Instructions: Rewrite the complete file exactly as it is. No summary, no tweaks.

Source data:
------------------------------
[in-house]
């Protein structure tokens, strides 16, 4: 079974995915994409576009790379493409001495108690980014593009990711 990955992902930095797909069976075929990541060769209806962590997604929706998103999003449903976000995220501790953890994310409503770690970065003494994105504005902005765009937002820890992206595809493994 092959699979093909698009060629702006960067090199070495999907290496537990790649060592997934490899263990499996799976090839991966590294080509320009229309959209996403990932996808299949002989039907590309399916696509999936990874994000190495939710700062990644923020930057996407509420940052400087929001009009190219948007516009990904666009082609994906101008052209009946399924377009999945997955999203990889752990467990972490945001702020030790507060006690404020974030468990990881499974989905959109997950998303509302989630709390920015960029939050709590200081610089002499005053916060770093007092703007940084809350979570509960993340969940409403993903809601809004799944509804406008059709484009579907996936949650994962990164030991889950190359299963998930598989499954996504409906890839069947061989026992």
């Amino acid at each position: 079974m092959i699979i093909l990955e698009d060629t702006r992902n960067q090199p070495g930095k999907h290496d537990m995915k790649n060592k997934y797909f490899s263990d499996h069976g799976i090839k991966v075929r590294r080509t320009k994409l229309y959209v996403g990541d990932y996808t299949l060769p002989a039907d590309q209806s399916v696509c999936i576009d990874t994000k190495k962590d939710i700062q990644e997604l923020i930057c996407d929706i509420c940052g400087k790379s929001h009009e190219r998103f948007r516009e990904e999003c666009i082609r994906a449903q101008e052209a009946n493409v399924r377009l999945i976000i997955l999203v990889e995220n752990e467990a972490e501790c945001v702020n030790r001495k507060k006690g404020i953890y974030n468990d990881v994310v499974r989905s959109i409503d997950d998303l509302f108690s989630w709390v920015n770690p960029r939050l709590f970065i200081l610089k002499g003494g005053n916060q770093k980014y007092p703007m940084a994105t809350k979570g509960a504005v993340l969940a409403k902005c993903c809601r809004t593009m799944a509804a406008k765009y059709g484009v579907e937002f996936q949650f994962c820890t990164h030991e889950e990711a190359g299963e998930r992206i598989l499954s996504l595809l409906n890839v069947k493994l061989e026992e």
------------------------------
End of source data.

[in-house]
């Protein structure tokens, strides 16, 4: 079974995915994409576009790379493409001495108690980014593009990711 990955992902930095797909069976075929990541060769209806962590997604929706998103999003449903976000995220501790953890994310409503770690970065003494994105504005902005765009937002820890992206595809493994 092959699979093909698009060629702006960067090199070495999907290496537990790649060592997934490899263990499996799976090839991966590294080509320009229309959209996403990932996808299949002989039907590309399916696509999936990874994000190495939710700062990644923020930057996407509420940052400087929001009009190219948007516009990904666009082609994906101008052209009946399924377009999945997955999203990889752990467990972490945001702020030790507060006690404020974030468990990881499974989905959109997950998303509302989630709390920015960029939050709590200081610089002499005053916060770093007092703007940084809350979570509960993340969940409403993903809601809004799944509804406008059709484009579907996936949650994962990164030991889950190359299963998930598989499954996504409906890839069947061989026992």
């Amino acid at each position: 079974m092959i699979i093909l990955e698009d060629t702006r992902n960067q090199p070495g930095k999907h290496d537990m995915k790649n060592k997934y797909f490899s263990d499996h069976g799976i090839k991966v075929r590294r080509t320009k994409l229309y959209v996403g990541d990932y996808t299949l060769p002989a039907d590309q209806s399916v696509c999936i576009d990874t994000k190495k962590d939710i700062q990644e997604l923020i930057c996407d929706i509420c940052g400087k790379s929001h009009e190219r998103f948007r516009e990904e999003c666009i082609r994906a449903q101008e052209a009946n493409v399924r377009l999945i976000i997955l999203v990889e995220n752990e467990a972490e501790c945001v702020n030790r001495k507060k006690g404020i953890y974030n468990d990881v994310v499974r989905s959109i409503d997950d998303l509302f108690s989630w709390v920015n770690p960029r939050l709590f970065i200081l610089k002499g003494g005053n916060q770093k980014y007092p703007m940084a994105t809350k979570g509960a504005v993340l969940a409403k902005c993903c809601r809004t593009m799944a509804a406008k765009y059709g484009v579907e937002f996936q949650f994962c820890t990164h030991e889950e990711a190359g299963e998930r992206i598989l499954s996504l595809l409906n890839v069947k493994l061989e026992e």